What was it? Did you call me by my name?
Or did you say--
Someone said 'Come'--I heard it as I bowed."
"I may have thought as much, but not aloud."
"Well, so I came."
10. Hyla Brook (from Mountain Interval, 1916)
By June our brook's run out of song and speed.
Sought for much after that, it will be found
Either to have gone groping underground
(And taken with it all the Hyla breed
That shouted in the mist a month ago,
Like ghost of sleigh-bells in a ghost of snow)
Or flourished and come up in jewel-weed,
Weak foliage that is blown upon and bent
Even against the way its waters went.
Its bed is left a faded paper sheet
Of dead leaves stuck together by the heat
A brook to none but who remember long.
This as it will be seen is other far
Than with brooks taken otherwhere in song.
We love the things we love for what they are.
11. The Oven Bird (from Mountain Interval, 1916)
There is a singer everyone has heard,
Loud, a mid-summer and a mid-wood bird,
Who makes the solid tree trunks sound again.
He says that leaves are old and that for flowers
Mid-summer is to spring as one to ten.
He says the early petal-fall is past
When pear and cherry bloom went down in showers
On sunny days a moment overcast;
And comes that other fall we name the fall.
He says the highway dust is over all.
The bird would cease and be as other birds
But that he knows in singing not to sing.
The question that he frames in all but words
Is what to make of a diminished thing.
12. Birches (from Mountain Interval, 1916)
When I see birches bend to left and right
Across the lines of straighter darker trees,
I like to think some boy's been swinging them.
But swinging doesn't bend them down to stay.
Ice-storms do that. Often you must have seen them
Loaded with ice a sunny winter morning
After a rain. They click upon themselves
As the breeze rises, and turn many-coloured
As the stir cracks and crazes their enamel.
Soon the sun's warmth makes them shed crystal shells
Shattering and avalanching on the snow-crust--
Such heaps of broken glass to sweep away
You'd think the inner dome of heaven had fallen.
They are dragged to the withered bracken by the load,
And they seem not to break; though once they are bowed
So low for long, they never right themselves:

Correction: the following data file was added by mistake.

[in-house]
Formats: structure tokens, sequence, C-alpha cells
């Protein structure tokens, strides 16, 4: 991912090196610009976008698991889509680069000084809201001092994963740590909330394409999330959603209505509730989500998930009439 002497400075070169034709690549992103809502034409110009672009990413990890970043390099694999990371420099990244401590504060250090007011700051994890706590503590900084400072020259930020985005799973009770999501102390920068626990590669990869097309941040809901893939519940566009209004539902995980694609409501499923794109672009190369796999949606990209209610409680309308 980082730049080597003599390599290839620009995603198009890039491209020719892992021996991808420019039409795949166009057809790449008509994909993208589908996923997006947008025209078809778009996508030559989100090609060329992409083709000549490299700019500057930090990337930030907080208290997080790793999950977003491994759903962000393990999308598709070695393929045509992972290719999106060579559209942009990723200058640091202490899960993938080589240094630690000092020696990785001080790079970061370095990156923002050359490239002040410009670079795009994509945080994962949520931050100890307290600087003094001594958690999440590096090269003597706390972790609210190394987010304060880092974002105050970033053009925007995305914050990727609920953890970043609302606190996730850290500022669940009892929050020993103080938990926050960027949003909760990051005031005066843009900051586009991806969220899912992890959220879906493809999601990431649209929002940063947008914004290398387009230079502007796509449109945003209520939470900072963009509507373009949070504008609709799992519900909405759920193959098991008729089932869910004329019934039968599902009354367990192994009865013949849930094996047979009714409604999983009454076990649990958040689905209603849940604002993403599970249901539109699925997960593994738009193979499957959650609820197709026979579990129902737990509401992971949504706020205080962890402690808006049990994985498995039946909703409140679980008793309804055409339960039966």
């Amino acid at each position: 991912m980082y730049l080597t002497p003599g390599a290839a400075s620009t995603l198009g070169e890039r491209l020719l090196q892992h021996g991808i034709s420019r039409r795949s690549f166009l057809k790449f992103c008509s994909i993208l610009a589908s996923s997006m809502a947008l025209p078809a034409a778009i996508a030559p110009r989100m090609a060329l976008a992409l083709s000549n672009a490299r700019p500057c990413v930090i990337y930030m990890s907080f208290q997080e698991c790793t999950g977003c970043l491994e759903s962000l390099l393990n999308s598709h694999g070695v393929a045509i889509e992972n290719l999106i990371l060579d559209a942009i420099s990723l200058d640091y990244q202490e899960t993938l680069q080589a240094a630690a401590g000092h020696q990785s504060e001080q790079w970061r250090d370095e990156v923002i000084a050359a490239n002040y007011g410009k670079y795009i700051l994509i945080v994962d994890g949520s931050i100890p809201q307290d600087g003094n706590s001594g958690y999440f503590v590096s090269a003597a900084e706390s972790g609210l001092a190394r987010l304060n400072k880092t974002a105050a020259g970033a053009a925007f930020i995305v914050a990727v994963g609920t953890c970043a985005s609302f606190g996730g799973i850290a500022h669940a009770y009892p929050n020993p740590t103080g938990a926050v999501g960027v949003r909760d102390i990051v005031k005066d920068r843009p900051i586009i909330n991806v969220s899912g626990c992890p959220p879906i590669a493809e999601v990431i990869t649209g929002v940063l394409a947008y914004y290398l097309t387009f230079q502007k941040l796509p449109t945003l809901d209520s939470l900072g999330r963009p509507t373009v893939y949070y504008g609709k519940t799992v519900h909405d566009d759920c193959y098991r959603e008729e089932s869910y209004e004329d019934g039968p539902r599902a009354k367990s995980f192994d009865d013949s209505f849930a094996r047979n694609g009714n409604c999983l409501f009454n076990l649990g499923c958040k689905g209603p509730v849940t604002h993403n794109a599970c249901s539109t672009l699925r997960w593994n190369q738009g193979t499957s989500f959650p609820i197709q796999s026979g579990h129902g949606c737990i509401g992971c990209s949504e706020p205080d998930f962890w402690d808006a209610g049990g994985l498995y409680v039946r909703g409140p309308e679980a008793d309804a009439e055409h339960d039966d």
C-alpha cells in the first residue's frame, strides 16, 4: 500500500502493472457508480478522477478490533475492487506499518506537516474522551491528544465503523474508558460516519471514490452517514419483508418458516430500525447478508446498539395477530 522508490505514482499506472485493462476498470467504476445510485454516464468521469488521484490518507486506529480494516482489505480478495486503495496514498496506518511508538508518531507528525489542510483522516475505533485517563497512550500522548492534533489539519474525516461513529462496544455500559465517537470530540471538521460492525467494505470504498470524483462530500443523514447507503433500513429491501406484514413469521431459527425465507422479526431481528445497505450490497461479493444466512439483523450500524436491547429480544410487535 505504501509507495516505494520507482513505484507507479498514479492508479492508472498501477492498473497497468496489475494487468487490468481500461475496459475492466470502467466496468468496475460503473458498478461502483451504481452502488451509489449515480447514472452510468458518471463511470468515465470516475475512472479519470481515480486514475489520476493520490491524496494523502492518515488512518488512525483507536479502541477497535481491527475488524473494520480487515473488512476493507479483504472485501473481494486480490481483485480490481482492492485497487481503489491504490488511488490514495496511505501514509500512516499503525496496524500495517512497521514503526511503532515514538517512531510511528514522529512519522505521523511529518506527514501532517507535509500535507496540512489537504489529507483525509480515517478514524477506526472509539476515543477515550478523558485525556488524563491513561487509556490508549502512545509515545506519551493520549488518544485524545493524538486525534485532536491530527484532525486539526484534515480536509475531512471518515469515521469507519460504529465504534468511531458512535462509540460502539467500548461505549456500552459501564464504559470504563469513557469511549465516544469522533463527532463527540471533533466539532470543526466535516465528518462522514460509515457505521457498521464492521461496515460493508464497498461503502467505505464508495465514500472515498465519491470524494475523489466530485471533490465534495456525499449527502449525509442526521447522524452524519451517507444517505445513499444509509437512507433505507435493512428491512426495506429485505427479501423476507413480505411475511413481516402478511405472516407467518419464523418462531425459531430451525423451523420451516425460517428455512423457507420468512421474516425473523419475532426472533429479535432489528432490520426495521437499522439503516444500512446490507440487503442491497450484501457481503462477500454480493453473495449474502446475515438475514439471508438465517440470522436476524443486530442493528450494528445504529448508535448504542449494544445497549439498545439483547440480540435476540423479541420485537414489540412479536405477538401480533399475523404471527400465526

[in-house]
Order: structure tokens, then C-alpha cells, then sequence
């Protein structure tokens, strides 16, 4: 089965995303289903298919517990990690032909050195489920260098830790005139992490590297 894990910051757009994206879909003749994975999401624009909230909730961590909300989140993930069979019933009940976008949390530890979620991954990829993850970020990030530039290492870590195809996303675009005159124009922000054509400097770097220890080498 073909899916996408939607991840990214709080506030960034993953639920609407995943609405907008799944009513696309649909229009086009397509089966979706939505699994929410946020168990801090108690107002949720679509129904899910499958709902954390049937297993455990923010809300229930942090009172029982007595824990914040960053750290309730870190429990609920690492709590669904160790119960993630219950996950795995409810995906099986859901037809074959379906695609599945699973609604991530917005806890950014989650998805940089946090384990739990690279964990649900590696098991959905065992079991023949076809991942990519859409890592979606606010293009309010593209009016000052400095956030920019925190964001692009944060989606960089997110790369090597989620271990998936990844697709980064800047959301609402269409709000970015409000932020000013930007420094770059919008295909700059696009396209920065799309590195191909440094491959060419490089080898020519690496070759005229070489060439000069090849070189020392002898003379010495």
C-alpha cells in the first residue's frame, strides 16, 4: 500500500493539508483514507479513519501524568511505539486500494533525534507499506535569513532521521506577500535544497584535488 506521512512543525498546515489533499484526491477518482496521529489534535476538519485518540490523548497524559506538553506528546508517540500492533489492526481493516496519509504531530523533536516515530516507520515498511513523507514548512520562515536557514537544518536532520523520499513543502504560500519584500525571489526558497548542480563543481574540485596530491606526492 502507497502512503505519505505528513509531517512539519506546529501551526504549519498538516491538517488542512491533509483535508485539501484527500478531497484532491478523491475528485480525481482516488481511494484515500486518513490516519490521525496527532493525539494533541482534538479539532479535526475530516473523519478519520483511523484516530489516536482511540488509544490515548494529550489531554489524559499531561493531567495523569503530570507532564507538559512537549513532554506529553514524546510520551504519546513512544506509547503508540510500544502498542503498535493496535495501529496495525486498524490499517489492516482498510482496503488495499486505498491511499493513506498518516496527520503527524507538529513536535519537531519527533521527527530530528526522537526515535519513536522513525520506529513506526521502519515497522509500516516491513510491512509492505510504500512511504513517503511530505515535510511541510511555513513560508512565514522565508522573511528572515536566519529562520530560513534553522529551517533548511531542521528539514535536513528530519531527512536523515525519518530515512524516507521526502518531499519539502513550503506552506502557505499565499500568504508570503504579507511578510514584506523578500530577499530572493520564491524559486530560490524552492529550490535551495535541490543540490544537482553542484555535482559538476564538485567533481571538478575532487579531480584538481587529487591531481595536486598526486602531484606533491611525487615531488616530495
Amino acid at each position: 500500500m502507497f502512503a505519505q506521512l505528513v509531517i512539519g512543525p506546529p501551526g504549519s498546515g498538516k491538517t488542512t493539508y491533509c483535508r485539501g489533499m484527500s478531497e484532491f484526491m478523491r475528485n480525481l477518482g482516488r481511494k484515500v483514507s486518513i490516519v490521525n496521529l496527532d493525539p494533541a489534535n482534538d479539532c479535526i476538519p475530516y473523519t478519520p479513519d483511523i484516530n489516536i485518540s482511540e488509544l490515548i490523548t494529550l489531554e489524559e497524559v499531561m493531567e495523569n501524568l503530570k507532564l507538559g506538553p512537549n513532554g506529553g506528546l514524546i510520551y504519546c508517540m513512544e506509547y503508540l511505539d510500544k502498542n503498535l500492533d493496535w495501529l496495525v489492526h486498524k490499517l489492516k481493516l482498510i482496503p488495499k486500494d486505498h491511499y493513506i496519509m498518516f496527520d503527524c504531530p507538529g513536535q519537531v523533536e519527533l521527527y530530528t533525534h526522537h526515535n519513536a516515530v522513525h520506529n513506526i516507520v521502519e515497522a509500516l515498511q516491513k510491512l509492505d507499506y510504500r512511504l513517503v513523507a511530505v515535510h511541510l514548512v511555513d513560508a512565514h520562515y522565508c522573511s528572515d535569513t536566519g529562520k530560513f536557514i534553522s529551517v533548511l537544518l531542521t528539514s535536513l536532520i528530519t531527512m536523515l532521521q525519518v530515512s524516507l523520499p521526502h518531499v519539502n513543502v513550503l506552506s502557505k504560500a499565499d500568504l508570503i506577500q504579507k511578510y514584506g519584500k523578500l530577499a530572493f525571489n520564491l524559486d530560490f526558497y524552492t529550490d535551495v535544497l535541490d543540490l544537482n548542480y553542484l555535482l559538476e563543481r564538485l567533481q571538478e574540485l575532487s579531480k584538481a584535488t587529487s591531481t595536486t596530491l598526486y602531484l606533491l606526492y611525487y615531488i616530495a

You may see their trunks arching in the woods
Years afterwards, trailing their leaves on the ground,
Like girls on hands and knees that throw their hair
Before them over their heads to dry in the sun.
But I was going to say when Truth broke in
With all her matter-of-fact about the ice-storm,
I should prefer to have some boy bend them
As he went out and in to fetch the cows--
Some boy too far from town to learn baseball,
Whose only play was what he found himself,
Summer or winter, and could play alone.
One by one he subdued his father's trees
By riding them down over and over again
Until he took the stiffness out of them,
And not one but hung limp, not one was left
For him to conquer. He learned all there was
To learn about not launching out too soon
And so not carrying the tree away
Clear to the ground. He always kept his poise
To the top branches, climbing carefully
With the same pains you use to fill a cup
Up to the brim, and even above the brim.
Then he flung outward, feet first, with a swish,
Kicking his way down through the air to the ground.
So was I once myself a swinger of birches.
And so I dream of going back to be.
It's when I'm weary of considerations,
And life is too much like a pathless wood
Where your face burns and tickles with the cobwebs
Broken across it, and one eye is weeping
From a twig's having lashed across it open.
I'd like to get away from earth awhile
And then come back to it and begin over.